In search of the Black Hole of Calcutta

Posted: February 14, 2011 in India
Tags: , , ,

Your money or your life?

Our flight landed 1hr late at 12.30am in Kolkata. Our first experience of West Bengal was frustrating. Having taken the safe option of a pre-paid taxi, our clearly agitated driver started demanding an extra R100 as it was night time. I told him no and Muneeza even explained the situation in Hindi. Still he persisted. I told him to take us to the hotel for the money we paid or i’d get another cab and report him. Still not getting it. He then down-sized to R50 and after a gentle prod from my jani not to provoke, I simply said “teek hai” and let him drive.

Arriving at night is never good. You are tired, wary of the dark and unknown cities have a certain menace. Kolkata also has a strong reputation for poverty and with that comes a potential threat. The drive to the hotel took us through the poorest, most broken parts of town. At times we thought we were being taken to a dodgy street to be lynched and robbed. We were nervous, anxiety driven by our crazy driver who drove like he wanted to die.

He lit up a spliff. I’m not joking. The pungent smell of skunk is unmistakable (Parents – like Clinton, I didn’t inhale!). His eyes narrowed, pupils dilated and his head started nodding. At one point he nearly fell asleep taking a sharp corner at speed. Muneeza’s nails dug into my legs. We were worried that something bad might happen. So when we arrived at our hotel still alive,  his crazed look encouraged me to hand over the extra R50 and get into the hotel before anything happened.

In hindsight, it was probably the night time and tiredness that made us feel threatened but I’ve learned to trust my instincts. It’s better to be ripped off by $1 than to put your fiancee in a dangerous situation.

Kolkata – much better than expected and fantastic to explore by foot

Having felt intimidated by the squalid streets as the taxi dashed to the hotel, we went to bed with the classic late arrivalitis – the impending feeling of doom that you aren’t going to enjoy it. A new day brings a new dawn and, more importantly, a new attitude. We hit the streets. We loved it instantly.

The street markets, especially Hawker’s Bazaar up in BBD Bagh, are an assault on the sense but immensely enjoyable. You can buy anything from anyone and everyone wants your business. Crazy prices are shouted at the tourist and as you walk away smiling, they keep coming down until they reach local price land. The shopkeepers try to make you feel guilty for haggling but that’s the nature of the game here and Muneeza is a consummate pro (not in the sense boys).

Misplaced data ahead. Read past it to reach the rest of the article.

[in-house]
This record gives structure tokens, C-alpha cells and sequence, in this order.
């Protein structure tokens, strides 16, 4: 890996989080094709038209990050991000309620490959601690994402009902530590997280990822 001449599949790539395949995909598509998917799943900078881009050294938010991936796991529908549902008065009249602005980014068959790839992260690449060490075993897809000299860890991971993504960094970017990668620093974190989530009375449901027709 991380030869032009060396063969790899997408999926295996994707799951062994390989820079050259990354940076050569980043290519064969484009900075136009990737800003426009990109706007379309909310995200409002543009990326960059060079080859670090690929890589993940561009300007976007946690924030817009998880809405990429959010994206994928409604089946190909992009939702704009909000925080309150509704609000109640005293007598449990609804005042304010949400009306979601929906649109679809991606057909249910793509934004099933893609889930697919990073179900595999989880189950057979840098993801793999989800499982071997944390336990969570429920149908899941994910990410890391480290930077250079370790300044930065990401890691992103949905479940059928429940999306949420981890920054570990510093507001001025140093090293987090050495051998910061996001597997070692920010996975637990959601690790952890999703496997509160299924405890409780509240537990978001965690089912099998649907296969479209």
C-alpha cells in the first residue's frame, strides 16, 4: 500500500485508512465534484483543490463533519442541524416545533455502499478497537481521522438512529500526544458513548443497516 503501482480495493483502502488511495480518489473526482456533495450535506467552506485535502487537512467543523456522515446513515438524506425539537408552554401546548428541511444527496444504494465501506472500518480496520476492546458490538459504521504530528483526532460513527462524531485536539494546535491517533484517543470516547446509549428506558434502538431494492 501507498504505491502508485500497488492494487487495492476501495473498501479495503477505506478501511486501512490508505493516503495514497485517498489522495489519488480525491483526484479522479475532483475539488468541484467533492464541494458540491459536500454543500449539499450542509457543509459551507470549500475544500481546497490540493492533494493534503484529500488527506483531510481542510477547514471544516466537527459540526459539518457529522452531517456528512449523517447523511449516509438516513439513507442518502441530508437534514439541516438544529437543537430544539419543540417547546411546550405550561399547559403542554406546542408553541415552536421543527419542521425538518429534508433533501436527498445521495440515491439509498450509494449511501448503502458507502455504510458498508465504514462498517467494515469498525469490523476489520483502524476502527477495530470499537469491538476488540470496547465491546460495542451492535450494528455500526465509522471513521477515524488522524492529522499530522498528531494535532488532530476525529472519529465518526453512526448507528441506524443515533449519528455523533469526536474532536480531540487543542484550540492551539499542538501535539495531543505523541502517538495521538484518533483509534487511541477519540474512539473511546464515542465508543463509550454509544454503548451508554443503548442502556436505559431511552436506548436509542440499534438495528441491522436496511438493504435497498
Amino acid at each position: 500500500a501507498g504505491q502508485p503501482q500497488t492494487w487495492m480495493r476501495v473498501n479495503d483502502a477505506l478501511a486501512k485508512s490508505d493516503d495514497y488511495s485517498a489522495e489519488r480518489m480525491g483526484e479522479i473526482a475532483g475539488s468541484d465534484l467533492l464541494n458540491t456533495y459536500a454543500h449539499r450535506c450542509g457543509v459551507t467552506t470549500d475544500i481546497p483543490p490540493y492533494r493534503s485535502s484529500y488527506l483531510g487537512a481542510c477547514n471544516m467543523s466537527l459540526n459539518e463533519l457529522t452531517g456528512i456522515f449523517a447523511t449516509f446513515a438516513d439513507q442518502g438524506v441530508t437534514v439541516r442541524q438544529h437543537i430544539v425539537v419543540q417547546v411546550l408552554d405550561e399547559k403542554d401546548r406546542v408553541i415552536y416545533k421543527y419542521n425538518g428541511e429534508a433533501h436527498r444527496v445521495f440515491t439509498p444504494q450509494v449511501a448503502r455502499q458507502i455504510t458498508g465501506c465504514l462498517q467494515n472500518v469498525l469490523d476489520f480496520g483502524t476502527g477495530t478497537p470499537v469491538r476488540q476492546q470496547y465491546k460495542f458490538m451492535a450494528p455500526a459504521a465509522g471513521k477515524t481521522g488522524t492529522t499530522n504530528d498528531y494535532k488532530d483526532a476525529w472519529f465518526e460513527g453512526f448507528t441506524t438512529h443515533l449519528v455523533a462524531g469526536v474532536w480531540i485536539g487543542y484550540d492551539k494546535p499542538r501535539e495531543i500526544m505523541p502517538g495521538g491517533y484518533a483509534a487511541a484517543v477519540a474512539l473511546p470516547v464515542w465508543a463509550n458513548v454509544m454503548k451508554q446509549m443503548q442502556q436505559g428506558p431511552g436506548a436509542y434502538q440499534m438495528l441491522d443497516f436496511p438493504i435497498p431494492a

As with other big cities, we explored by foot. It’s the only way to get a feel for the city and meet the locals. It is incredibly rewarding and we found Kolkata, once you get past the dirt and bustle, to be an endearing place. We were often stopped by inquisitive locals wanting to know all about us. The people were lovely and went out of their way to help us.

The most disappointing aspect of our stay was the food. We had been told that Kolkata was famous for sweet tasting Bengali cuisine. We tried a recommended local haunt and found it too polished and full of western ex-pats. The food was average but the price steep. It wasn’t bad but it wasn’t the place you would love to go back to. The hunt for mouth-watering Bengali cuisine was to continue.

The old glory of Kolkata

Mother Teresa – saint or sinner?

We took a stroll to Mother Teresa’s Mission, hidden down a small alley off the main AJC Bose thoroughfare. The Motherhouse is a humble abode where the famous Nun spent her last days in a typically chaste and barren room adorned with religious symbols; the ubiquitous crucifix, rosary beads and biblical quotes a plenty.

Before we entered the Mission, we didn’t really know much about arguably the 2nd most famous Indian in world history, Gandhi winning the popularity contest for the small matter of being a key driving force behind independence, peaceful protest and national/religious unity. By the time we left and had soaked up the info in the interesting museum, we had a better idea.

There is no denying the woman was a saint, meant in a non-religious context. She championned the causes of the poorest and treated them with such gentleness of spirit that it makes you realise how selfless humanity can be. When I stripped the religious context from her quotes, for my atheism prevents me from believing the role of the almighty,  she made a lot of sense. Much of what she spoke struck a chord with my own outlook and sensitivities. Her words on the need for all religions to come together in peace for the good of the world is a sharp reminder of how far they have to go. There is a clear parallel between her pleas and the spiritual leanings of Mahatma.

However, some of her moral attitudes are incongruous with logical steps for reducing poverty and child starvation. As a staunch Catholic, she was against abortion and actively preached its sin to her Indian public. In a country where so many families can’t support their children and thousands of children are dying of starvation or serious illness every year, it makes no sense to argue that abortion is immoral. Surely bringing another soul to this world that can’t be supported and is condemned from birth to live in abject poverty and suffering, is immoral?

Her Mission over the years has also been criticised for accepting donations from the corrupt and criminal classes. Her justification was that the money does good and it was not her place to judge those who offer. Again, that doesn’t sit well with me. What if the money was gained by exploiting someone else, so that their life was impoverished? Does the good the money then makes justify the means? Does one person’s happiness justify another’s pain? I find the turning a blind eye approach to be common with religious zealots. I’m not saying that is what she was but I’ll be interested to read more from the critics (though I’ll probably ignore Germaine Greer because she usually trots out a tedious line in post-modern feminism).

What irked me the most was reading the pithy soundbites from famous politicians and world leaders who just love to cash in on the people’s love for genuine heros. My favourite was a quote from Jimmy Carter advocating the examples that Mother Teresa set and how others should emulate her actions. Granted he has a strong reputation for philanthropy and has worked hard to contribute to those less fortunate; indeed he was awarded the Nobel Peace Prize in 2002 (far more deserving than a certain Obama). However, this coming from the leader of a country that has done as much as anyone to displace the poor and further enchain them to the walls of  subjugation and misery didn’t sit well with me. Perhaps I’m getting too cynical in my old age…..